Dr Abdul Hafeez Shaikh sounds warning on economy

Published: February 13, 2020
An AFP file photo of Dr Abdul Hafeez Sheikh.

An AFP file photo of Dr Abdul Hafeez Sheikh.

ISLAMABAD: The de facto finance minister on Wednesday warned his government that it would also fail like its predecessors if “correct economic decisions are not taken”.

The ominous warning by Dr Abdul Hafeez Shaikh, the prime minister’s aide on finance, appears to suggest an internal strife between proponents and opponents of “populist decisions” of the government.

“If we do not take right decisions, it is likely that we would also fail,” said Shaikh while delivering his first speech in 10 months on the floor of the National Assembly.

Shaikh’s blunt warning came amid Prime Minister Imran Khan’s increasing temptation towards taking populist decisions that may create problems in the execution of $6 billion International Monetary Fund deal.

“The last government did not maintain fiscal discipline for the sake of protecting its popularity and winning elections,” said Shaikh.

The PML-N government ran an economic system where value of the dollar was artificially kept low by a combination of using foreign exchange reserves as a buffer and allowing cheap imports into the country, he added.

In this context, Shaikh said the PTI government could also fail, if it did not take corrective measures. “For a sustainable development, taking right decisions remain the biggest challenge,” he added.

The finance ministry has not issued any supplementary grant during the past seven months in an effort to maintain fiscal discipline.

It has also not taken a decision about bringing salaries of the Federal Investigation Agency (FIA) at par with those of the National Accountability Bureau (NAB).

“The Finance Division has yet not taken a decision with regard to the FIA salaries and the file remains at my desk,” Finance Secretary Naveed Kamran Baloch told The Express Tribune.

Shaikh’s statement came a day before the conclusion of the ongoing talks with the IMF second programme review. The global lender has been demanding around Rs200 billion mini-budget and notifying an increase in electricity tariffs to keep the programme on track.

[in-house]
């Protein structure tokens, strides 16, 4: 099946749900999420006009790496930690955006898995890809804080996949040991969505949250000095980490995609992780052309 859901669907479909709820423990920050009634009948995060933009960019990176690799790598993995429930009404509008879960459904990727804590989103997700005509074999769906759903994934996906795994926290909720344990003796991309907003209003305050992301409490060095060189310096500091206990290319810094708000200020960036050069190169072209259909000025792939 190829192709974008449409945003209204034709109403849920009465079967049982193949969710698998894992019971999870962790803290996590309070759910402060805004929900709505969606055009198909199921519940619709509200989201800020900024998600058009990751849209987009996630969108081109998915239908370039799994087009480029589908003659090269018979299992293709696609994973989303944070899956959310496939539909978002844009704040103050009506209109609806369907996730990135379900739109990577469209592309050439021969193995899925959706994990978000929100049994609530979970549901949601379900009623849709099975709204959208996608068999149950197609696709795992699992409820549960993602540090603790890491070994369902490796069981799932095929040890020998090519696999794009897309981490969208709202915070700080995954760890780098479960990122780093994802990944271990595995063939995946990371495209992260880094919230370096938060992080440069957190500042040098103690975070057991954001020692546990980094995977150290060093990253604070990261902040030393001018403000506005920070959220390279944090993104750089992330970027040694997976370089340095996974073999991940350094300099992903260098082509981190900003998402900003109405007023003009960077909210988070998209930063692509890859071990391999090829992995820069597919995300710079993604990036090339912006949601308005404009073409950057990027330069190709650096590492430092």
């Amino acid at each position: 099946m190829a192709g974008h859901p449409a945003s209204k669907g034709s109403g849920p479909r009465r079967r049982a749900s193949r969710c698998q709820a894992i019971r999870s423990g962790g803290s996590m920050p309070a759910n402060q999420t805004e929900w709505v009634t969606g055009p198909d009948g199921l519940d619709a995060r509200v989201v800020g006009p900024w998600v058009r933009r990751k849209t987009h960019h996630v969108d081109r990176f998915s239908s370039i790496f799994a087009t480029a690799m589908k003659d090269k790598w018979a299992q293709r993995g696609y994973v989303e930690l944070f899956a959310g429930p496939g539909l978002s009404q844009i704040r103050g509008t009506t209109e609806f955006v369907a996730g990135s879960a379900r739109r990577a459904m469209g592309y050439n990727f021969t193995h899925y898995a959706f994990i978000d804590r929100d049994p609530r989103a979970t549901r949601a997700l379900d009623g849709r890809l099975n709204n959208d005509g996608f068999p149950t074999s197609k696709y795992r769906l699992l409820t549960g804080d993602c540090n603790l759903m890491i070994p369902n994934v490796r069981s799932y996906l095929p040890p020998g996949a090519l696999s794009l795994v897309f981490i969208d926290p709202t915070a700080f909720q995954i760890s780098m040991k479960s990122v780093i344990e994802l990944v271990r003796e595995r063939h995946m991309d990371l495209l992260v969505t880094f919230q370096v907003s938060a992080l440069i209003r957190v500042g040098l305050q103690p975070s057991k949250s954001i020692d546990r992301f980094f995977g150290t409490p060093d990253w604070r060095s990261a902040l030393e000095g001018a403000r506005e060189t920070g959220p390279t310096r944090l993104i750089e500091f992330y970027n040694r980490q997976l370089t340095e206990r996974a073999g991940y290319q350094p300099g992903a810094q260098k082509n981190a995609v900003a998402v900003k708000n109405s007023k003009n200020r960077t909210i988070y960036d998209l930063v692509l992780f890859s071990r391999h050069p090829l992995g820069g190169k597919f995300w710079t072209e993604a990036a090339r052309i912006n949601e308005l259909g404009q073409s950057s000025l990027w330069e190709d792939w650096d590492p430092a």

However, the government is reluctant to take the politically unpopular decisions and is trying to convince the lender to drop the demands.

At the same time, the FBR has made preparations for a mini-budget that would be enforced once the political leadership takes its ownership.

While delivering his first speech in the lower house of parliament, Shaikh sensitised the parliamentarians about the adverse impacts of the electoral system that, according to him, was proving destructive for the economy due to delays in taking tough economic decisions.

The PML-N government had left behind a Rs1.2 trillion circular debt in the power sector, said Shaikh.

However, a story appeared in The News on Wednesday stated that the PTI government has added nearly Rs800 billion more in the debt, taking the figure to a whopping Rs1.9 trillion.

The adviser also came down hard on the opposition for criticising the government for striking a deal with the IMF. “Those who themselves approached the IMF in the past should not be criticising the government for doing the same.”

He said it was painful for him when the opposition termed SBP Governor Dr Reza Baqir and him the “IMF men”.

“Some people have claimed that those involved in negotiations with the IMF were the same people,” he said.

“We should be proud of Reza Baqir who studied in the best American universities after completing his studies in Lahore.”

“Those who do not have the credentials to even enter the halls of IMF are criticising the SBP governor for having worked there,” said Shaikh while taking a jibe at the opposition parties.

Responding to Shaikh’s criticism, former prime minister Shahid Khaqan Abbasi said no one doubted anybody’s loyalty and abilities, challenging Dr Baqir and Shaikh to commit that they would not leave the country for next ten years.

Shaikh said Pakistan’s economy and exchange rate have stabilised, adding this “offers opportunities for businessmen to invest in Pakistan”.

“This government has taken some decisions which are historic, including one the big decision of freezing the budget of Pakistan Army,” he added.

Shaikh said the primary budget surplus was achieved for the first time in years during first half of the current fiscal year. He said the overall budget deficit also stood at 2.3% of Gross Domestic Product during the first half.

Coming to the revenues collected by the government, Shaikh said non-tax revenue has increased by 170% in the first half the fiscal year, and as against the annual non-tax revenue of Rs1.1 trillion, Rs1.5 trillion would be collected.

Abbasi responded to Shaikh’s speech and taunted him by saying that “the economic picture painted by the adviser was not in the knowledge of anybody in Pakistan”.

Abbasi said there was an economic meltdown in the country and if the finance adviser believed what he was saying, then he could only sympathise with Shaikh, the government and the people of Pakistan because none of it was based on facts.

He claimed that if the PTI-led government completes its five-year term, the country’s debt would be doubled.

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